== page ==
NEW YORK - After "Heroes" unexpectedly turned into one of its few successes this year, NBC said Monday it was betting on new fall series about a bionic woman, a time-traveling newspaper reporter and a computer geek with spy secrets embedded in his brain.
The struggling network will also try to stretch "Heroes" by spinning off a related six-episode "Heroes: Origins" series that lets the audience choose a new cast member.
Fourth-place NBC was the first of the broadcast networks to unveil a new fall schedule to advertisers this week. After showing signs of life last fall, NBC recorded its least-watched week in prime time in at least 20 years last month - then went even lower the following week.
Having little to brag about, NBC's annual sales presentation was an hour shorter than usual. And comic Jerry Seinfeld, brought onstage to discuss a series of comic shorts he's doing for NBC this fall to plug his new movie, provided a reminder that the good old days are gone when he recalled standing on the Radio City Music Hall stage a decade ago.
"There was no YouTube," he said. "It was Us Tube. America watched what NBC put on the air or lived in fear of the consequences."
The high-profile failure "Studio 60 on the Sunset Strip" is gone from the lineup after a year. "Crossing Jordan" is canceled, after leaving the fate of its lead character in limbo following a season-finale plane crash. Donald Trump has likely hired his last apprentice, too.
"Law & Order" will be back for its 18th season and "Medium" will return, but not until January, when they take over a Sunday time slot filled by football in the fall.
With only four new dramas set to bow in the fall, and a drama and comedy each scheduled for midseason, it's a conservative schedule for a network badly in need of hits.
"Loading up on (new) product is not necessarily a recipe for success," said Kevin Reilly, NBC entertainment president. "Particularly in this day and age, with a fragmented audience, you simply can't market them."
"Bionic Woman" will air Wednesday, ahead of a new drama about a detective given a second chance after being wrongly jailed for a crime. "Journeyman," about the calendar-skipping reporter, gets the post-"Heroes" time slot on Mondays. The computer geek "Chuck" shows off on Wednesday.
"We like the high-concept hooks," Reilly said. "But this was by no means an effort to replicate what we have on `Heroes.'"
NBC kept intact its Thursday night lineup of comedies and "ER." Although shows like "30 Rock" and "The Office" are critical favorites, they aren't popular, leaving the network faltering on a night it once dominated.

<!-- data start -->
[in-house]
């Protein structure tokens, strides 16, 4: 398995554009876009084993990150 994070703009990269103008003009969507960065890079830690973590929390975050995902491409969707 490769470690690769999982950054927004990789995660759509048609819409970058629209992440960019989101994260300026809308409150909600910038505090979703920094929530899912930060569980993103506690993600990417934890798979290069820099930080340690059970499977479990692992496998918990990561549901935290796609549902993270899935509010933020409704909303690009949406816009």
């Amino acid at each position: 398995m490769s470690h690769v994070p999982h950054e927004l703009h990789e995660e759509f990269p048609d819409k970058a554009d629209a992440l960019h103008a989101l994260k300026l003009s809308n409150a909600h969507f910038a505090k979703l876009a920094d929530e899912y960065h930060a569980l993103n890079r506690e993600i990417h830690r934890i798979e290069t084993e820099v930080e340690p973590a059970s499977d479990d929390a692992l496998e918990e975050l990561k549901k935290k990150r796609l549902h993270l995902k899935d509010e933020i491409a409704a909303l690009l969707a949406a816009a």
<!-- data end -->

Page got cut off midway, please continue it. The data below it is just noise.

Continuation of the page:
Reilly said the shows have upscale appeal and are popular with advertisers.
"We're up against `Grey's Anatomy' and `CSI,'" Reilly said. "I don't know how many moves you can really make. You've got to be practical. I did not want to launch a new drama, a new hour head-to-head with this competition. These shows are alternatives and are successful and we just need more ratings."
"ER" enters the last year of its deal. Reilly said he'd meet with creator John Wells in October to determine whether the series has life beyond next season.
The six-episode "Heroes: Origins" series is a novel way for a network to address one of its chief unpleasant lessons this season: viewers are impatient when their favorite serials disappear into reruns for a huge chunk of the year. Each episode will introduce a potential new character, and the most popular chosen by fans will join the "Heroes" cast full time.
Brooke Shields headlines "Lipstick Jungle," an hour-long series about three high-powered women friends, with a script from "Sex and the City" author Candace Bushnell. It will bow next January.
NBC's other new series, "Life," is a drama about a detective given a second chance after spending years in prison for a crime he didn't commit.
Illustrating the difficulties in introducing new comedies, NBC said it will have only one new sitcom next season - and it didn't even earn a spot on the fall schedule. "The IT Crowd" is about a group of people who work in technical services at a large corporation.
The successful game "Deal or No Deal," often NBC's most popular program, will air on Monday and Wednesday nights. Another new game, "The Singing Bee," features contestants trying to remember the lyrics to popular songs.
NBC Universal is owned by General Electric Co.